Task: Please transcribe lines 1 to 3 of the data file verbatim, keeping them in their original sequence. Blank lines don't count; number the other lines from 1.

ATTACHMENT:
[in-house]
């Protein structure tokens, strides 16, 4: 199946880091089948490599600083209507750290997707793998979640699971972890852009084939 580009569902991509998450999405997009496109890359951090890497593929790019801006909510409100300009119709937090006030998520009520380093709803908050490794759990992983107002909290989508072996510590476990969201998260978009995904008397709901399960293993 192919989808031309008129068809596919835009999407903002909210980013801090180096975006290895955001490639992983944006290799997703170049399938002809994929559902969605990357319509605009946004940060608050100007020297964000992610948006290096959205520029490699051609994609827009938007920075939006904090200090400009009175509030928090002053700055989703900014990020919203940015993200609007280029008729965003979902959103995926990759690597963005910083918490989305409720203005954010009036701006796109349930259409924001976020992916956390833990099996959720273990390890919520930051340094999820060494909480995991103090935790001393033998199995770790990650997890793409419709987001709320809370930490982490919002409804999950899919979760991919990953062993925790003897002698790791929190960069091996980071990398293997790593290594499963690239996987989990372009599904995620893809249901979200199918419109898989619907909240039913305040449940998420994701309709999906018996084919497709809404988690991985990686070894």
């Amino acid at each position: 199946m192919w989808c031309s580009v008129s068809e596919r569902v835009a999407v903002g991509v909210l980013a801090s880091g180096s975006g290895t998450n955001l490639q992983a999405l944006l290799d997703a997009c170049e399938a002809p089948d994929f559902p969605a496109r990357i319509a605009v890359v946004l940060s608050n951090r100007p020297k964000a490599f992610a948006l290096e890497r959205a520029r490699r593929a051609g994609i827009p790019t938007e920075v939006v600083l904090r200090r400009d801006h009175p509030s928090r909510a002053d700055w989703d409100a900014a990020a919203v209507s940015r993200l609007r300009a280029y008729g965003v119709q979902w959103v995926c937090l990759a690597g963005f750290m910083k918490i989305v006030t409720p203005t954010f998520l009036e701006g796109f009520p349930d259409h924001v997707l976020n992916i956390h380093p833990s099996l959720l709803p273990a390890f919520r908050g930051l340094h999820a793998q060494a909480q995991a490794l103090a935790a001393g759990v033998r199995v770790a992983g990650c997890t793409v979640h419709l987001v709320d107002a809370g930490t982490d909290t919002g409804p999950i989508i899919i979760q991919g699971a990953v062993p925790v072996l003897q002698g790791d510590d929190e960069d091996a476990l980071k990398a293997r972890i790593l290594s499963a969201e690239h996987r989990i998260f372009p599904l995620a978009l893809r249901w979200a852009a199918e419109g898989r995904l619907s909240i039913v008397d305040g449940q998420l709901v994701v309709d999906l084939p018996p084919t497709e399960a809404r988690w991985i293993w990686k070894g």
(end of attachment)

[in-house]
């Protein structure tokens, strides 16, 4: 199946880091089948490599600083209507750290997707793998979640699971972890852009084939 580009569902991509998450999405997009496109890359951090890497593929790019801006909510409100300009119709937090006030998520009520380093709803908050490794759990992983107002909290989508072996510590476990969201998260978009995904008397709901399960293993 192919989808031309008129068809596919835009999407903002909210980013801090180096975006290895955001490639992983944006290799997703170049399938002809994929559902969605990357319509605009946004940060608050100007020297964000992610948006290096959205520029490699051609994609827009938007920075939006904090200090400009009175509030928090002053700055989703900014990020919203940015993200609007280029008729965003979902959103995926990759690597963005910083918490989305409720203005954010009036701006796109349930259409924001976020992916956390833990099996959720273990390890919520930051340094999820060494909480995991103090935790001393033998199995770790990650997890793409419709987001709320809370930490982490919002409804999950899919979760991919990953062993925790003897002698790791929190960069091996980071990398293997790593290594499963690239996987989990372009599904995620893809249901979200199918419109898989619907909240039913305040449940998420994701309709999906018996084919497709809404988690991985990686070894």
């Amino acid at each position: 199946m192919w989808c031309s580009v008129s068809e596919r569902v835009a999407v903002g991509v909210l980013a801090s880091g180096s975006g290895t998450n955001l490639q992983a999405l944006l290799d997703a997009c170049e399938a002809p089948d994929f559902p969605a496109r990357i319509a605009v890359v946004l940060s608050n951090r100007p020297k964000a490599f992610a948006l290096e890497r959205a520029r490699r593929a051609g994609i827009p790019t938007e920075v939006v600083l904090r200090r400009d801006h009175p509030s928090r909510a002053d700055w989703d409100a900014a990020a919203v209507s940015r993200l609007r300009a280029y008729g965003v119709q979902w959103v995926c937090l990759a690597g963005f750290m910083k918490i989305v006030t409720p203005t954010f998520l009036e701006g796109f009520p349930d259409h924001v997707l976020n992916i956390h380093p833990s099996l959720l709803p273990a390890f919520r908050g930051l340094h999820a793998q060494a909480q995991a490794l103090a935790a001393g759990v033998r199995v770790a992983g990650c997890t793409v979640h419709l987001v709320d107002a809370g930490t982490d909290t919002g409804p999950i989508i899919i979760q991919g699971a990953v062993p925790v072996l003897q002698g790791d510590d929190e960069d091996a476990l980071k990398a293997r972890i790593l290594s499963a969201e690239h996987r989990i998260f372009p599904l995620a978009l893809r249901w979200a852009a199918e419109g898989r995904l619907s909240i039913v008397d305040g449940q998420l709901v994701v309709d999906l084939p018996p084919t497709e399960a809404r988690w991985i293993w990686k070894g």